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Ray Pride

By Ray Pride

Cronenberg's corpus: they're all funny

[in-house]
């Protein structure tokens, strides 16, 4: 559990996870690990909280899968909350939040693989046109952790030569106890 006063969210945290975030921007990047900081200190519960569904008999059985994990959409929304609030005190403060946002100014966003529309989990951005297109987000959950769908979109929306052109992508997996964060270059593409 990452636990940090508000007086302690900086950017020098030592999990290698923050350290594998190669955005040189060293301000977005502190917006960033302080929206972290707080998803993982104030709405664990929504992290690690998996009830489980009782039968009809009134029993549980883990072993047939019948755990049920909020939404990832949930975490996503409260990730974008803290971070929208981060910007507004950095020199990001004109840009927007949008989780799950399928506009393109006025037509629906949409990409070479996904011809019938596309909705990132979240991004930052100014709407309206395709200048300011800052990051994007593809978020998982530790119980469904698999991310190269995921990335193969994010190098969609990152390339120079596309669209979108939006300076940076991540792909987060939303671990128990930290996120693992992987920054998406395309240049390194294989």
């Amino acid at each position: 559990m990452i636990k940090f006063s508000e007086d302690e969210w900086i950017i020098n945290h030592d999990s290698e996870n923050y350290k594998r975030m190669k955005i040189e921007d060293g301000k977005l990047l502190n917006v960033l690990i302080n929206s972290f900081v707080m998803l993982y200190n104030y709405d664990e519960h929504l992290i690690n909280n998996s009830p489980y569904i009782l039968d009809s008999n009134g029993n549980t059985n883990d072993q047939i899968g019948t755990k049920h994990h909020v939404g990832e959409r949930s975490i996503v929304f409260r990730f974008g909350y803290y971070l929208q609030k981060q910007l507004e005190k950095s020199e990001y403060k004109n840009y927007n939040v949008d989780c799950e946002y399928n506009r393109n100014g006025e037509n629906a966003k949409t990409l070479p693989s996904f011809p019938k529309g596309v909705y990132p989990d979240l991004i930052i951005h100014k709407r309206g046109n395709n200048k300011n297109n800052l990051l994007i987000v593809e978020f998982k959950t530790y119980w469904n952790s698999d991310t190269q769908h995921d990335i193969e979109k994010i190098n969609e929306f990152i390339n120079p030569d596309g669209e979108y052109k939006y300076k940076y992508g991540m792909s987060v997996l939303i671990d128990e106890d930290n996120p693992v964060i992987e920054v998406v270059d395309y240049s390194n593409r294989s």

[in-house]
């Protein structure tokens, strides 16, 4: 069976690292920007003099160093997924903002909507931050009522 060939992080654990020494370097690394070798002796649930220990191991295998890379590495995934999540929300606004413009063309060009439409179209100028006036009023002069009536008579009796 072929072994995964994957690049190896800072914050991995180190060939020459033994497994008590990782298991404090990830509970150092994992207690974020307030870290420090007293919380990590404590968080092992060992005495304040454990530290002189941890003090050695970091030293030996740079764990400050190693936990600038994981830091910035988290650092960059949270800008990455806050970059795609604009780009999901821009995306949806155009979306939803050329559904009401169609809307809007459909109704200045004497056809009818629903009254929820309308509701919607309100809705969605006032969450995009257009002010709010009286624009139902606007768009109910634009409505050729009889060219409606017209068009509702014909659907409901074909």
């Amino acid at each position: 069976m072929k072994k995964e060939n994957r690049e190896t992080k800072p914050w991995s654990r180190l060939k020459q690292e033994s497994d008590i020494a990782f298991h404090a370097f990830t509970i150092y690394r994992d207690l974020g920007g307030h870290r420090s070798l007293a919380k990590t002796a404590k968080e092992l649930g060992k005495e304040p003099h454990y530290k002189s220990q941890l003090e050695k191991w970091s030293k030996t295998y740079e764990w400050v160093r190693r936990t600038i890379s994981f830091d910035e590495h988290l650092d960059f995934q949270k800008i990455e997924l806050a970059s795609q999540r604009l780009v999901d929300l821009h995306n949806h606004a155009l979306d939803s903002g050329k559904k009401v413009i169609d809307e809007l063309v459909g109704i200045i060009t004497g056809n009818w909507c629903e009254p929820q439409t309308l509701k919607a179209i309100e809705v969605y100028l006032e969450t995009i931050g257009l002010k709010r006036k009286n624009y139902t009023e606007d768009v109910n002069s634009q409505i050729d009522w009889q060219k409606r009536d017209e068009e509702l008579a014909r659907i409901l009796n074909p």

The Davids D’Arcy and Cronenberg discourse in depth at GreenCine. Several savories from their career-ranging epic: “When I make a movie, I try to completely ignore everybody’s expectations about what I do, and I don’t think about my other movies, and I don’t impose those things on any given movie that I’m making.” When A History of Violence premiered at Cannes 2005, “There was a famous incident involving an Austrian critic saying, “Shut up, you fucking piece of shit critics. Don’t you know this is not funny. It’s serious.” within david.jpg“This was reported in the New York Times blog, in which the writer says that he was a very good and intelligent critic, but they felt, and I think they were right, that they had a better handle on what was going on in the movie than he did, because it does ask the audience to twist and turn in terms of tone. It’s funny, it’s shocking, and then it’s immediately scary, then it’s immediately funny again, and then it’s sad and emotional, and it does all that. It is a dangerous thing to do, because if you’re walking a bit of a tightrope, it can’t backfire on you. What I really wanted to do was replicate the kind of emotional roller coaster that you have in the course of a normal day… Why can’t a movie have that many moods within it? The template for movies these days is very clunky… There’s never any mixed scene of tones and moods. People can get confused. They can think that they’re supposed to be solemn, because it’s a Cronenberg movie, and they think that’s a serious thing. But I’ve never made a movie that’s not funny. They’re all funny. Is violence “edgy”? “Conflict is the essence of drama, said George Bernard Shaw, and violence is the most basic kind of conflict. So violence doesn’t give you an edge. What you see in a lot of movies is not even real violence, it’s attitude. Attitude is anti-art. It’s a pretense, it’s a façade, it’s a defense mechanism. It means you’re not digging deep, you’re not going into something real. It’s not something that makes you vulnerable. If what you’re expressing is attitude, it’s all defensive. And you can’t be defensive if you want to be an artist. You have to make yourself vulnerable. You have to allow yourself to open up, and that’s anti-attitude.” Cronenberg recalls the critics in the UK who demanded that Crash (the good one) be banned: “I’m still pissed off.